An alien being with the power of invisibility lands in Santa Monica. Killing two people who attacked him due to the menacing appearance of his spacesuit, the creature takes it off while ... See full summary »
American botanical expedition in the Himalayas stumbles across a Yeti den, capture one and transport it back to Los Angeles, where it escapes while customs officials are debating whether it is animal or human.
An alien agent from the distant planet Davana is sent to earth via a high-tech matter transporter. There he terrorizes Southern California in an attempt to acquire blood for his dying race, the result of a devastating nuclear war.
The CIA sends playboy Mike Trent to Alaska with agent Vee Langley, posing as his "nurse," to investigate flying saucer sightings. At first, installed in a hunting lodge, the two play in the wilderness. But then they sight a saucer. Investigating, our heroes clash with an inept gang of Soviet spies, also after the saucer secret. Written by
Rod Crawford <firstname.lastname@example.org>
Shot in Aug. and Sept. 1949, just as the telegrams say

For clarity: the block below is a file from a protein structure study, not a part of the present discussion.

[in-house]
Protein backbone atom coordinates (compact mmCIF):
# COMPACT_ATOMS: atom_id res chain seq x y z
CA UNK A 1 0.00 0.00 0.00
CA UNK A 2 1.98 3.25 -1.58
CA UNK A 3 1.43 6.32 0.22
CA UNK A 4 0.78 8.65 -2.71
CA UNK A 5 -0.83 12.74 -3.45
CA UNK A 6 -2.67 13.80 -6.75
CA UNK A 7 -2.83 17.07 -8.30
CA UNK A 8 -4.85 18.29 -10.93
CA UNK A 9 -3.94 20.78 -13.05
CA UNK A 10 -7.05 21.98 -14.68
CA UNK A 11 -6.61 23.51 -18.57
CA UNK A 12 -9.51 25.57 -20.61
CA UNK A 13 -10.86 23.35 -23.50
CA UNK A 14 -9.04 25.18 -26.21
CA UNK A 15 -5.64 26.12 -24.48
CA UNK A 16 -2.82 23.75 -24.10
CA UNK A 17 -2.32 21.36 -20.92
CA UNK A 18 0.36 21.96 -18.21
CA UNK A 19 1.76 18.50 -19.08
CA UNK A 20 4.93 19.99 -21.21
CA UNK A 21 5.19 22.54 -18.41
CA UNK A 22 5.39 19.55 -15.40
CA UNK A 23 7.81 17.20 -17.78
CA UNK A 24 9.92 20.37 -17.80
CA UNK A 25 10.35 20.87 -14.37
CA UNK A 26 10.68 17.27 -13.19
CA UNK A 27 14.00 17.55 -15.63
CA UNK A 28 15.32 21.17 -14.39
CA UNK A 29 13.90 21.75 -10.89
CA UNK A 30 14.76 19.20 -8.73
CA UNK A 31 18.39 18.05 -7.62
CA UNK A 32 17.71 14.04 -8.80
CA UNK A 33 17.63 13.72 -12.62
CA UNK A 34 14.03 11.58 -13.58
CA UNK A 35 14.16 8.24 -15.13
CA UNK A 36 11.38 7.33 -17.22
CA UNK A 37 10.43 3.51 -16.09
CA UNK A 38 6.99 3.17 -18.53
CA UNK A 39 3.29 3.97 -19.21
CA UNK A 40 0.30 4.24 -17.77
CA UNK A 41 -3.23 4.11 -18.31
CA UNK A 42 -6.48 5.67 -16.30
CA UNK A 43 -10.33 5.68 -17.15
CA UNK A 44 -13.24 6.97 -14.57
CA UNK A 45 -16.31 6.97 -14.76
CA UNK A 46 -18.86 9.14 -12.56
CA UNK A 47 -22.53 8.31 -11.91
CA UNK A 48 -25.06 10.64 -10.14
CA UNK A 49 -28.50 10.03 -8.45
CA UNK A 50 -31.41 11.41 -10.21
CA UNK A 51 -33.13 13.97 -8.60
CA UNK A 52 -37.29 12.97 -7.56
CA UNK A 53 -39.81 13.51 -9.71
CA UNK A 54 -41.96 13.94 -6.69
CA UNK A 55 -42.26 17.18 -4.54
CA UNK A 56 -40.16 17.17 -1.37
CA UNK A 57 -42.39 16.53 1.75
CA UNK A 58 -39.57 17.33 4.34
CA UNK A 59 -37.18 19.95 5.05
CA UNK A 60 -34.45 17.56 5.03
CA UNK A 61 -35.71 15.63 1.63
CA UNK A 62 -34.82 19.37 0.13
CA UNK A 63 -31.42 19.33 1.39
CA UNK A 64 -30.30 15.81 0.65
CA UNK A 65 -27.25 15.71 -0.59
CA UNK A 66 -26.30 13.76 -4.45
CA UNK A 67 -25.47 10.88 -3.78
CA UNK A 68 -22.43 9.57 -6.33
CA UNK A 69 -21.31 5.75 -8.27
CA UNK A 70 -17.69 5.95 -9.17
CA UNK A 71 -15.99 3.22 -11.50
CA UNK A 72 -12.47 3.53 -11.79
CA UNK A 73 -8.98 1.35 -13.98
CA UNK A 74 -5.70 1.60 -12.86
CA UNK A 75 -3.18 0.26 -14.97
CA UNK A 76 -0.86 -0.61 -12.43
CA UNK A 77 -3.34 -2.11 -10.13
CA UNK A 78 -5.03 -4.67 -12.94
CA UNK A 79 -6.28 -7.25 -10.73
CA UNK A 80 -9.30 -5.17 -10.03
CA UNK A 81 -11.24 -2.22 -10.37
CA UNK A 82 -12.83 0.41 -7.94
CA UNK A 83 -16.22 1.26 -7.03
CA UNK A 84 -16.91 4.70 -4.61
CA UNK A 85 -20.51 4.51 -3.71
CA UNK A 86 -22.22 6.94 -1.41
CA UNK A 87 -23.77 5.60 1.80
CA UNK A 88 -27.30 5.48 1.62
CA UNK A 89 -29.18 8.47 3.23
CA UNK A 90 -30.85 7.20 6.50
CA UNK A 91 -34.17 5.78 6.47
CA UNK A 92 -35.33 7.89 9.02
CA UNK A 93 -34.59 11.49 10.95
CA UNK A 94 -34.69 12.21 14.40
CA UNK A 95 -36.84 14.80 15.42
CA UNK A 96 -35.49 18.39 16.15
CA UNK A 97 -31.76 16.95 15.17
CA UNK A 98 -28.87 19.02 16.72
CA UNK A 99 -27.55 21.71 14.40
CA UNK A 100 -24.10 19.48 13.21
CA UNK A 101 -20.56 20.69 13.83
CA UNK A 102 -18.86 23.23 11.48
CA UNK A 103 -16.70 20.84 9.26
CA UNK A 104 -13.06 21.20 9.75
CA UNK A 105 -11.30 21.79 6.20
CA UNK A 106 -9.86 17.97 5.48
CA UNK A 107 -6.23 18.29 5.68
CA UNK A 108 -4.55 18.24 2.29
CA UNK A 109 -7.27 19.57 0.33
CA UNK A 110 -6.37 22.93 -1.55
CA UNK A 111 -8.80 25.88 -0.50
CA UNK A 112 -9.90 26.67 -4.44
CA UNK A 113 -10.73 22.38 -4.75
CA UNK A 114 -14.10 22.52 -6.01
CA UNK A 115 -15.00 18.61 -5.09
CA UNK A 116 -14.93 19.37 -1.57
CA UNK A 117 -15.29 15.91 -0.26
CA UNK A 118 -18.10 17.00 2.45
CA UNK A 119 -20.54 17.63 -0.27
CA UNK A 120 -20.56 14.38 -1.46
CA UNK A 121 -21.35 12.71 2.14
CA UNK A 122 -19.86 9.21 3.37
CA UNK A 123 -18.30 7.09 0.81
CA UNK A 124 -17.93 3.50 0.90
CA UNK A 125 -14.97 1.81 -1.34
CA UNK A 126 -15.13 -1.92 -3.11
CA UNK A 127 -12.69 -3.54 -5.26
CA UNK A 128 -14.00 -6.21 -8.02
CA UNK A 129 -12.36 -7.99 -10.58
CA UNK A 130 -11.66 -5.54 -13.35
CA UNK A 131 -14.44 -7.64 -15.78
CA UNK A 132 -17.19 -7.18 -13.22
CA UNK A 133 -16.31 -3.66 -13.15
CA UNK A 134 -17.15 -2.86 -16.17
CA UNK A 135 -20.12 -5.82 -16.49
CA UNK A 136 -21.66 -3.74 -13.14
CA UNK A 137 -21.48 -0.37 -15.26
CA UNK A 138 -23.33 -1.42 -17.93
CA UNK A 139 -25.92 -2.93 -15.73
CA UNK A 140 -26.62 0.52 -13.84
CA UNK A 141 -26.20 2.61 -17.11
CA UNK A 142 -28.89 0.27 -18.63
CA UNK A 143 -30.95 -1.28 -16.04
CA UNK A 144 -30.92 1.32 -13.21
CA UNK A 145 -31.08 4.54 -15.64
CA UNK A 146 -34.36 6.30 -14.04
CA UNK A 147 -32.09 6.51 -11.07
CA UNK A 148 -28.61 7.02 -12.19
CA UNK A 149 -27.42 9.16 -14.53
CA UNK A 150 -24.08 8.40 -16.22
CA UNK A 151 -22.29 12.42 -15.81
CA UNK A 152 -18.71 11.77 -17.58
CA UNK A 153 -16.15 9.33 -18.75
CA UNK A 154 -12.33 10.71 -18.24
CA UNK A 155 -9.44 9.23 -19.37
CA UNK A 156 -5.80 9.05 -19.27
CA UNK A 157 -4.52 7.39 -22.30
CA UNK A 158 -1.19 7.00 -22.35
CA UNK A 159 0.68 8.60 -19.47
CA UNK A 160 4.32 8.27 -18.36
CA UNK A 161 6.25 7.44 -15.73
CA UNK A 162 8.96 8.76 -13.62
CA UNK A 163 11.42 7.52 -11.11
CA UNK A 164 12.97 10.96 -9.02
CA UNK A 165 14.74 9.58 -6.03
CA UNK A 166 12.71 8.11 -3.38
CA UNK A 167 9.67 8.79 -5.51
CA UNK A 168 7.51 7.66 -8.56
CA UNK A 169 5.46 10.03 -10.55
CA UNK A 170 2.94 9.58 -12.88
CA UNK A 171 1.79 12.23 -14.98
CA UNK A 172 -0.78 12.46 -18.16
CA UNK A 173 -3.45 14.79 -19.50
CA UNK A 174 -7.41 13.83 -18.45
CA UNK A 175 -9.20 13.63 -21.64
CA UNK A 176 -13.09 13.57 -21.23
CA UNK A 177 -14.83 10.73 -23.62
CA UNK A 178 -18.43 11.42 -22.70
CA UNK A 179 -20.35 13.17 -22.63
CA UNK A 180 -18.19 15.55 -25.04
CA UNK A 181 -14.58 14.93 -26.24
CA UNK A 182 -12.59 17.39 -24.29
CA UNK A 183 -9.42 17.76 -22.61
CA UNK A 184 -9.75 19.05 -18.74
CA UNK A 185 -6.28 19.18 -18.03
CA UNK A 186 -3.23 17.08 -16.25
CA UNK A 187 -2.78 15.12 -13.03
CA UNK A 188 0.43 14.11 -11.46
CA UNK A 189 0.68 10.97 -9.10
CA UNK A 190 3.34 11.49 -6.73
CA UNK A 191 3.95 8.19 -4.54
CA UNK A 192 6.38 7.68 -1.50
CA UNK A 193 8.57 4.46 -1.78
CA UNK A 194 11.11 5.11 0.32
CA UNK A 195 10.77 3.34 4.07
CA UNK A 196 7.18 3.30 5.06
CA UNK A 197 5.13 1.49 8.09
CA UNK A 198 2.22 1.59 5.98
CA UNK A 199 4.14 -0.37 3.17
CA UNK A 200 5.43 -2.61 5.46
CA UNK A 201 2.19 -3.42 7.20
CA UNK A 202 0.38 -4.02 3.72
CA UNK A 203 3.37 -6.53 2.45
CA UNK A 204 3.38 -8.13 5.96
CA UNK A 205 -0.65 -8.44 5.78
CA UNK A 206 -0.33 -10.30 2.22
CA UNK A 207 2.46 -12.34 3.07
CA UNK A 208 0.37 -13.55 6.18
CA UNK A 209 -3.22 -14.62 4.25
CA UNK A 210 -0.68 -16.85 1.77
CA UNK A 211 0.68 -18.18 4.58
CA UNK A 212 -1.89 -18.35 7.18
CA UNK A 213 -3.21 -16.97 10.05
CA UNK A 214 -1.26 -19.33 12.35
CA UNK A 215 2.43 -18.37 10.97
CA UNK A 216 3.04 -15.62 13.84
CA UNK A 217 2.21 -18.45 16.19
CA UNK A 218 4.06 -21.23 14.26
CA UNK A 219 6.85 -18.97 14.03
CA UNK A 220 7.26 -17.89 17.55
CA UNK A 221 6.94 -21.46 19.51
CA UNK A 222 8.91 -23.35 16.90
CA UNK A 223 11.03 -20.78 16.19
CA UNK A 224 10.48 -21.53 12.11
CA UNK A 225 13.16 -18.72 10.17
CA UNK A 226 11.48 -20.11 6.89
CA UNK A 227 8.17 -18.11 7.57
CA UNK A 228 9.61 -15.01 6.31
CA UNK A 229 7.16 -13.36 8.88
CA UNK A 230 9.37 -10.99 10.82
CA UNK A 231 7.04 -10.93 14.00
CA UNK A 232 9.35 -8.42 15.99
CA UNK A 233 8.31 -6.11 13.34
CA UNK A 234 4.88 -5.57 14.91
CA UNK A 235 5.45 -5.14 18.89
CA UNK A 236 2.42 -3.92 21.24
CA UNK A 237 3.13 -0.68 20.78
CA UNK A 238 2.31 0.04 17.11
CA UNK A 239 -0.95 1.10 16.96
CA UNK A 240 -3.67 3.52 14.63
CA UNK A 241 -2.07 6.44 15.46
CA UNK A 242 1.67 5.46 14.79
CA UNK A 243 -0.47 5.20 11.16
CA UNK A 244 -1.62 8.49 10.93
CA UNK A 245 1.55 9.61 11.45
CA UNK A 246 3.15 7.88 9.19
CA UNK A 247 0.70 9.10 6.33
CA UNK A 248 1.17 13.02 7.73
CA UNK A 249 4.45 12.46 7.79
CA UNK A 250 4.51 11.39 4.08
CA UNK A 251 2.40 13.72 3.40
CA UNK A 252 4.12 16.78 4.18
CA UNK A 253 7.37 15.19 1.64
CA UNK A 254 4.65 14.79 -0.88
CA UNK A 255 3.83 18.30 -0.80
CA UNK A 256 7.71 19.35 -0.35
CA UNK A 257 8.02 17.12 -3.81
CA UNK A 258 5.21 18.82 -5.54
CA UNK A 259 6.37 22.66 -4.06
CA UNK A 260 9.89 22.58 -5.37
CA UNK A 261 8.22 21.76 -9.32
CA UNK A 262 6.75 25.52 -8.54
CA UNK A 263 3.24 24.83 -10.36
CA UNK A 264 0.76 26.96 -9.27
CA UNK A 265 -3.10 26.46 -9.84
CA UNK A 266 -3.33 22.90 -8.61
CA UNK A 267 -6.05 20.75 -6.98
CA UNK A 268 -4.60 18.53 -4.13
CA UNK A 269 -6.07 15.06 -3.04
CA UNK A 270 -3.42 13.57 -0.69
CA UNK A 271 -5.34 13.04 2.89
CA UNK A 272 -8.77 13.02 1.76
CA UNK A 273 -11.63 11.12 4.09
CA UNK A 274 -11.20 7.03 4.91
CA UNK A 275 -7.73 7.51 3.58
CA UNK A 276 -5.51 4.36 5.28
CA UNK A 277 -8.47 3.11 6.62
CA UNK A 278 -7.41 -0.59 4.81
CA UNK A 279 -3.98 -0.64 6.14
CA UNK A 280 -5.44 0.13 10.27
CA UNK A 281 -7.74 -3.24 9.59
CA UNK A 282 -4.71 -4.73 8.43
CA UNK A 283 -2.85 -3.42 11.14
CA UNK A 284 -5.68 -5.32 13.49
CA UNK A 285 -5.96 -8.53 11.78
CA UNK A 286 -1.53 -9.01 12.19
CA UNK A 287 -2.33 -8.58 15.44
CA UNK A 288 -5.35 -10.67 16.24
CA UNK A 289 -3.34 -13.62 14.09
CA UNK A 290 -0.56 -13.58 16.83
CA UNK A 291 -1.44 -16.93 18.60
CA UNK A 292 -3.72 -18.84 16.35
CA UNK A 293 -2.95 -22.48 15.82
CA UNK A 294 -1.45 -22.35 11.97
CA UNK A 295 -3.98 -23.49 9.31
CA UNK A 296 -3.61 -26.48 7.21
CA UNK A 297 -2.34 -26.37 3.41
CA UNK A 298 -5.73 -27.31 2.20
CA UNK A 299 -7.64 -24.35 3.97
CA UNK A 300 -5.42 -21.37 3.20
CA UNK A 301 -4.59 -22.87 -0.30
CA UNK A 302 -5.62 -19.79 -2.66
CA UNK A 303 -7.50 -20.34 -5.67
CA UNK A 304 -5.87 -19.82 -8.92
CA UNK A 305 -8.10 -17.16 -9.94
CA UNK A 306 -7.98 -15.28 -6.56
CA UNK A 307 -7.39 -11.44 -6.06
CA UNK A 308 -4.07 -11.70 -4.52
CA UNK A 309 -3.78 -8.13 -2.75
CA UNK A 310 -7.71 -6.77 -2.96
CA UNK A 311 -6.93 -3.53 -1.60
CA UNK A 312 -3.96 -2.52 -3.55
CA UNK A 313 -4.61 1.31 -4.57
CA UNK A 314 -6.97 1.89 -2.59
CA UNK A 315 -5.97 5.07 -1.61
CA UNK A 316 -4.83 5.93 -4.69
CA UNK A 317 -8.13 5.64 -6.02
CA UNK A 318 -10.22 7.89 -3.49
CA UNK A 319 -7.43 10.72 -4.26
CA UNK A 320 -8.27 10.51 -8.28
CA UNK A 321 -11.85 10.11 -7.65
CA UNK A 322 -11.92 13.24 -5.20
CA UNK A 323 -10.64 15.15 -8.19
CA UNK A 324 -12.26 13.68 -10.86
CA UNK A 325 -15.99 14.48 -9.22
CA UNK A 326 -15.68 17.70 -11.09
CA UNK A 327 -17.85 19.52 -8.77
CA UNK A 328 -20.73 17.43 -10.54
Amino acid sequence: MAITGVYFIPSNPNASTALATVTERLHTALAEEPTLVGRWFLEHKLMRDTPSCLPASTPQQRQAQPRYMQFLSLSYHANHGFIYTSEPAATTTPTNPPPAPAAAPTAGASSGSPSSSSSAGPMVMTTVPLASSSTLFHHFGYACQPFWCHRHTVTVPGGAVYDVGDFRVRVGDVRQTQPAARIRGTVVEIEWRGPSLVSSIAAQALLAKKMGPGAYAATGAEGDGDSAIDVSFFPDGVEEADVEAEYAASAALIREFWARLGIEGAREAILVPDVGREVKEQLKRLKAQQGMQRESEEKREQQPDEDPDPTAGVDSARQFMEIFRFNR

I can't really add much more to what's already been said about this Alaska travelogue, but I will offer some praise to the unknown actress Pat Garrison, who plays the phony nurse Vee Langley. There is one sequence in which she goes swimming in a one-piece bathing suit, displaying an admittedly fine figure (she gets my choice for Anatomy Award Winner). There are some notable actors involved, all of them totally wasted (especially Denver Pyle and Earle Lyon), but veteran Frank Darien (Uncle John in "The Grapes of Wrath") has a better than usual role. Mikel Conrad is a total failure as a dramatic director, the action scenes are ineptly staged in what seems to come across as slow motion, and his own failings as an actor are maximized. He plays a two-fisted drinker who smokes constantly throughout the film (have to ward off boredom somehow), and the success of his secret mission (and the leading lady falling in love with him) boggles the mind; upon meeting the suspicious Russian caretaker for the first time, he blithely inquires as to whether or not he's noticed any Russian spies in the area! "The Flying Saucer" (1949) remains nothing more than a publicity stunt and vanity film for director-producer-star Mikel Conrad, notable chiefly as an historical footnote (being the first saucer movie), but effective only as a showcase for the Alaskan wilderness (I wonder if Sarah Palin ever saw this?)
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